Diplomatic Briefing

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Archive for September 14, 2022

Newsline: Ex-U.S. ambassador and hostage negotiator visits Moscow

Bill Richardson, the former U.S. ambassador to the United Nations and a frequent emissary in hostage negotiations who has worked to secure the releases of WNBA star Brittney Griner and another jailed American, Paul Whelan, visited Moscow this week and held meetings with Russian leaders, a person familiar with the matter said Tuesday night. The visit came as American officials have continued to press Russia to release Griner, who was sentenced last month to nine years in prison in a drug possession case, and Whelan, a Michigan corporate security executive serving a 16-year sentence on espionage-related charges. The U.S. government regards both as wrongfully detained. In in interview with The Associated Press last month, Richardson said he was hopeful about the chances of a two-for-two prisoner swap. In cases like this, Richardson said at the time, “it’s proportional — two-for two.” (https://thegrio.com/2022/09/14/ex-u-s-ambassador-visits-moscow-where-brittney-griner-remains-jailed/) The person who confirmed Richardson’s visit insisted on anonymity to discuss private negotiations. The Richardson Center for Global Engagement, which Richardson founded, issued a statement declining to comment on his visit. CNN was first to report Richardson’s visit. Secretary of State Antony Blinken announced in July that the U.S. had made a “substantial proposal” to Russia to facilitate a swap. Though he did not detail the terms, a person familiar the matter said the U.S. had offered to release convicted Russian arms dealer Viktor Bout.

Newsline: Top U.S. diplomat casts doubt on ‘Havana syndrome’ claims

A top State Department official, countering claims that have circulated widely among members of Congress and the news media, says in a new interview there is no evidence that any external actors caused the “Havana syndrome” health incidents reported in recent years by over 1,100 U.S. diplomats and spies. The comments by Brian Nichols, assistant secretary of state for Western Hemisphere affairs, are especially striking given they come at a time the CIA and the State Department have begun making arrangements to compensate — with payments of up to $189,000 — current and former U.S. officials suffering from unexplained brain injuries under a law, the HAVANA Act, passed by Congress last year and signed by President Biden. But even as those payments go out, a Yahoo News investigation has found there is mounting skepticism among senior officials about a key underlying premise of the new law: that the symptoms associated with Havana syndrome — which the government formally refers to as Anomalous Health Incidents (AHI) — can be linked in any way to hostile attacks by a foreign power. “We have not identified any outside causality in any Anomalous Health Incidents,” said Nichols in an exclusive interview for a new three-part series for Yahoo News’ “Conspiracyland” podcast, “The Strange Story of Havana Syndrome.” (https://news.yahoo.com/top-us-officials-cast-fresh-doubt-on-sensational-havana-syndrome-claims-090025560.html) The remarks by Nichols — who oversees Cuba policy at the State Department — echo, but in some respects go beyond, recent comments by CIA Director William Burns that the agency has not found any foreign actors, including Russia, to be responsible for a “sustained global campaign on the scale of what has been reported” to harm U.S. officials and that “a majority” of Havana syndrome cases could be attributed to alternative environmental and medical factors.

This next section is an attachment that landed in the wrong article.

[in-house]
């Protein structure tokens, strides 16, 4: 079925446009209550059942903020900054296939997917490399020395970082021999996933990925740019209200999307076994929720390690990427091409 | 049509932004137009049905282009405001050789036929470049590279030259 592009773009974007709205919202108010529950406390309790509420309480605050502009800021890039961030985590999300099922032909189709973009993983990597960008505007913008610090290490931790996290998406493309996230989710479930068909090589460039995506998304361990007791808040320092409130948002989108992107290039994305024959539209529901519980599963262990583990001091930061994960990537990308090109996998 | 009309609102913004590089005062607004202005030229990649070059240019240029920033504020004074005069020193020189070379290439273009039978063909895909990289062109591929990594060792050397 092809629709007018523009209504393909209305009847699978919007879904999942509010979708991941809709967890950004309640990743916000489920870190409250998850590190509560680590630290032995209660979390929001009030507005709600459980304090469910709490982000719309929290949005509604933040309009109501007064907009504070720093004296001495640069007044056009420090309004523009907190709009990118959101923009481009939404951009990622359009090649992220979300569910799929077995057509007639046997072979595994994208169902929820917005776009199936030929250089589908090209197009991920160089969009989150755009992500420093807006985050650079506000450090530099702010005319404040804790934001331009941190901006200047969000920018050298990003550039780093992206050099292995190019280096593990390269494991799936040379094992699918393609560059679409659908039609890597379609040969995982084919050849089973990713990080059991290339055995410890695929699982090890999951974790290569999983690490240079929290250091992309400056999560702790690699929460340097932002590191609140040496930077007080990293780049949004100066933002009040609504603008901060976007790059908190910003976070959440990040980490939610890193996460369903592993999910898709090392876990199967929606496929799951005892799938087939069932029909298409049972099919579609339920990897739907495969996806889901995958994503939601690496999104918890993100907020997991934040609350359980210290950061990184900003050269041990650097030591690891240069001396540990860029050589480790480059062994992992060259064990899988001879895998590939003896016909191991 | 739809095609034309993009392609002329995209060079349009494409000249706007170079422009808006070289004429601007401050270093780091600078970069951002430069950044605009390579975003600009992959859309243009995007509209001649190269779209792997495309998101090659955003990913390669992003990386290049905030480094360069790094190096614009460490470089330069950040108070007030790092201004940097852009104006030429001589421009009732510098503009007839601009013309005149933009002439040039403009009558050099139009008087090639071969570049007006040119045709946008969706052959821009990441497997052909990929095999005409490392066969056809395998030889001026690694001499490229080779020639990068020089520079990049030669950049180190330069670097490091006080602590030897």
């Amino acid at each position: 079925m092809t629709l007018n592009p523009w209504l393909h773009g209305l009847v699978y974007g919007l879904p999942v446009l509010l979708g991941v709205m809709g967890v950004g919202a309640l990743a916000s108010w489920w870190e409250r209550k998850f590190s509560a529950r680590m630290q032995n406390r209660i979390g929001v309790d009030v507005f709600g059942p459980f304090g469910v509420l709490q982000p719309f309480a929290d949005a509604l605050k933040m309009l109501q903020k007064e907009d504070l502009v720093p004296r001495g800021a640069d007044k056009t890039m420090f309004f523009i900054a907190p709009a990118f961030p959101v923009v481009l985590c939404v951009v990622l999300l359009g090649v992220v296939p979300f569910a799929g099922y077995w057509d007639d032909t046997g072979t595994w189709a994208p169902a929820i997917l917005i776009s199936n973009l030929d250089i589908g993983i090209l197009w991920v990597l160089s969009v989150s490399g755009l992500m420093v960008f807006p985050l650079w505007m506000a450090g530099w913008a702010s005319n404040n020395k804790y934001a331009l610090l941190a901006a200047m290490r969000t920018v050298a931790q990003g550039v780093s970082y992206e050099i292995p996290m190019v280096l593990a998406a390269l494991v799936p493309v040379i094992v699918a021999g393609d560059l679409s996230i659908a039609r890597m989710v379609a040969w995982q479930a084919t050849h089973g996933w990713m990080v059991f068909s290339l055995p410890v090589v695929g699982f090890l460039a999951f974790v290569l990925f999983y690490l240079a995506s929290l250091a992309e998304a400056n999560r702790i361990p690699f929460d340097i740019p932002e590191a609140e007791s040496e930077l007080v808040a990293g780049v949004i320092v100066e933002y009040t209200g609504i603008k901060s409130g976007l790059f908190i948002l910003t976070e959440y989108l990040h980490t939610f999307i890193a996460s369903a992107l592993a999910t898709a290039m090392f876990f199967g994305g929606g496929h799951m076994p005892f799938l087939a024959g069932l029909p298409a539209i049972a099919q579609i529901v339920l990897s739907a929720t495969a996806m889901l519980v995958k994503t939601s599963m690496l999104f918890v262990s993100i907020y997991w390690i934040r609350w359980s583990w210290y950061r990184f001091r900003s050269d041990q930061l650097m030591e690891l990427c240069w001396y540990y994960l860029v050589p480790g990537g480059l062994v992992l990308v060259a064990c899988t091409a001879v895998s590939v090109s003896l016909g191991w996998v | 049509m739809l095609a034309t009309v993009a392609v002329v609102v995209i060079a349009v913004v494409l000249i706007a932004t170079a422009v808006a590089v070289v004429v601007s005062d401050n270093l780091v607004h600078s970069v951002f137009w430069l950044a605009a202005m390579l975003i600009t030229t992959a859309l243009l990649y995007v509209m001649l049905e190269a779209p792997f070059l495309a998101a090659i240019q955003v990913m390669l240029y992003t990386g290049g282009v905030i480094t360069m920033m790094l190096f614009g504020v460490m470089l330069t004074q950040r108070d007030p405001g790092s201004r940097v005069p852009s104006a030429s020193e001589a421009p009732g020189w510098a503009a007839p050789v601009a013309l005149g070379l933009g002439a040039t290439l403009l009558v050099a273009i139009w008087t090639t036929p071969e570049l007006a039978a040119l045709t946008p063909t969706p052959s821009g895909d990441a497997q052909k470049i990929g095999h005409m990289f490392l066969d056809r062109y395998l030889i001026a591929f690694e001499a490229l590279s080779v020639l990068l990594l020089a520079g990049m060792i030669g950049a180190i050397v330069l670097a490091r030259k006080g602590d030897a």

Newsline: EU top diplomat says sanctions prevent Moscow from making up military losses

European Union sanctions are severely hurting Moscow’s potential to sustain its weapons and military equipment in the war on Ukraine, the EU’s top diplomat said on Tuesday, arguing almost half of Russia’s technology depended on European imports. “If you look at the inside, the guts of a Russian tank destroyed on a Ukrainian street, you will see the tremendous amount of electronic components manufactured by European countries in those tanks,” EU foreign policy chief Josep Borrell told lawmakers at the bloc’s Parliament in Strasbourg. “Forty-five percent of Russia’s technology depends on European imports and this has been cut off,” he noted. Borrell said EU sanctions on Russia were already having “very serious consequences” for Moscow. “Two thirds of all civilian aircraft can no longer fly because their components come from Western countries and the blockade also makes it impossible for them to get the spare parts they need,” he noted. (https://news.yahoo.com/eu-sanctions-prevent-moscow-making-145817128.html) The EU has slapped several packages of massive sanctions on Moscow – targeting the financial sector as well as energy and the transport sector.